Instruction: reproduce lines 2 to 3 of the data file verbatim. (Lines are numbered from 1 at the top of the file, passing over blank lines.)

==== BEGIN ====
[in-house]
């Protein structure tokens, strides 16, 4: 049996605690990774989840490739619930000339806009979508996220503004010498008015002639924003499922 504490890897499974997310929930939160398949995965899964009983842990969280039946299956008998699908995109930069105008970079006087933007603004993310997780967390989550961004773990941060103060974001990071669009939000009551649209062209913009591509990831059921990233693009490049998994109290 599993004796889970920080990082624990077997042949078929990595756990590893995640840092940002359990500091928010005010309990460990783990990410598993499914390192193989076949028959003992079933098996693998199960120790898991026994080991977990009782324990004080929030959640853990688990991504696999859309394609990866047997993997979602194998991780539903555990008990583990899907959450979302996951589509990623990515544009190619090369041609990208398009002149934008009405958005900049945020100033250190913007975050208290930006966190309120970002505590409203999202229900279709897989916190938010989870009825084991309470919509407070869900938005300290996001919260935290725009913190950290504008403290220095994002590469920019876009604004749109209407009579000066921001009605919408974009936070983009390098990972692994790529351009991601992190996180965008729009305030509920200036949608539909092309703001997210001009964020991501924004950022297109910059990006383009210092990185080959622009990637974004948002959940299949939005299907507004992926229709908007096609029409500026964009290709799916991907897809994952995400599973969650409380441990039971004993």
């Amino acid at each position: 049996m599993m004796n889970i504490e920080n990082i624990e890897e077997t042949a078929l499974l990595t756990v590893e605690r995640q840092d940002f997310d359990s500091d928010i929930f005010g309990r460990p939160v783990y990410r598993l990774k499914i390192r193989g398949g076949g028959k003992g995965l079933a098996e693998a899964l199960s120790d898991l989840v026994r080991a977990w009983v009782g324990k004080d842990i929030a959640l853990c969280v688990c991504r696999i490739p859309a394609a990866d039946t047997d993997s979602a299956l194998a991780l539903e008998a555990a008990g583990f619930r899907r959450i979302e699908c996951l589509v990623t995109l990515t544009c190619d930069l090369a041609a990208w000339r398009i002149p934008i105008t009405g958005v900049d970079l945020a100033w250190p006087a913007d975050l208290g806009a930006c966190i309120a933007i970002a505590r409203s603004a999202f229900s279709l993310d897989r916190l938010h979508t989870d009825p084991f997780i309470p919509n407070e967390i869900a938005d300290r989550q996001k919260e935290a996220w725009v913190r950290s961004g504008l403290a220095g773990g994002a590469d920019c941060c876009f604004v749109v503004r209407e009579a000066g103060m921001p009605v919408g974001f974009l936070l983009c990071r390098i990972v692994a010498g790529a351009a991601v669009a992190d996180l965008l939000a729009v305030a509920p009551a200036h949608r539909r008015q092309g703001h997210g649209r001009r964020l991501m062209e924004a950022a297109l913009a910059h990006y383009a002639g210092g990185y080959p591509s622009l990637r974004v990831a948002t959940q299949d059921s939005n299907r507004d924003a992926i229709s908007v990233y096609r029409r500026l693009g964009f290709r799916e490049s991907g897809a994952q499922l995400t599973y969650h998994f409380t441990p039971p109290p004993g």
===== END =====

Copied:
């Protein structure tokens, strides 16, 4: 049996605690990774989840490739619930000339806009979508996220503004010498008015002639924003499922 504490890897499974997310929930939160398949995965899964009983842990969280039946299956008998699908995109930069105008970079006087933007603004993310997780967390989550961004773990941060103060974001990071669009939000009551649209062209913009591509990831059921990233693009490049998994109290 599993004796889970920080990082624990077997042949078929990595756990590893995640840092940002359990500091928010005010309990460990783990990410598993499914390192193989076949028959003992079933098996693998199960120790898991026994080991977990009782324990004080929030959640853990688990991504696999859309394609990866047997993997979602194998991780539903555990008990583990899907959450979302996951589509990623990515544009190619090369041609990208398009002149934008009405958005900049945020100033250190913007975050208290930006966190309120970002505590409203999202229900279709897989916190938010989870009825084991309470919509407070869900938005300290996001919260935290725009913190950290504008403290220095994002590469920019876009604004749109209407009579000066921001009605919408974009936070983009390098990972692994790529351009991601992190996180965008729009305030509920200036949608539909092309703001997210001009964020991501924004950022297109910059990006383009210092990185080959622009990637974004948002959940299949939005299907507004992926229709908007096609029409500026964009290709799916991907897809994952995400599973969650409380441990039971004993």
């Amino acid at each position: 049996m599993m004796n889970i504490e920080n990082i624990e890897e077997t042949a078929l499974l990595t756990v590893e605690r995640q840092d940002f997310d359990s500091d928010i929930f005010g309990r460990p939160v783990y990410r598993l990774k499914i390192r193989g398949g076949g028959k003992g995965l079933a098996e693998a899964l199960s120790d898991l989840v026994r080991a977990w009983v009782g324990k004080d842990i929030a959640l853990c969280v688990c991504r696999i490739p859309a394609a990866d039946t047997d993997s979602a299956l194998a991780l539903e008998a555990a008990g583990f619930r899907r959450i979302e699908c996951l589509v990623t995109l990515t544009c190619d930069l090369a041609a990208w000339r398009i002149p934008i105008t009405g958005v900049d970079l945020a100033w250190p006087a913007d975050l208290g806009a930006c966190i309120a933007i970002a505590r409203s603004a999202f229900s279709l993310d897989r916190l938010h979508t989870d009825p084991f997780i309470p919509n407070e967390i869900a938005d300290r989550q996001k919260e935290a996220w725009v913190r950290s961004g504008l403290a220095g773990g994002a590469d920019c941060c876009f604004v749109v503004r209407e009579a000066g103060m921001p009605v919408g974001f974009l936070l983009c990071r390098i990972v692994a010498g790529a351009a991601v669009a992190d996180l965008l939000a729009v305030a509920p009551a200036h949608r539909r008015q092309g703001h997210g649209r001009r964020l991501m062209e924004a950022a297109l913009a910059h990006y383009a002639g210092g990185y080959p591509s622009l990637r974004v990831a948002t959940q299949d059921s939005n299907r507004d924003a992926i229709s908007v990233y096609r029409r500026l693009g964009f290709r799916e490049s991907g897809a994952q499922l995400t599973y969650h998994f409380t441990p039971p109290p004993g």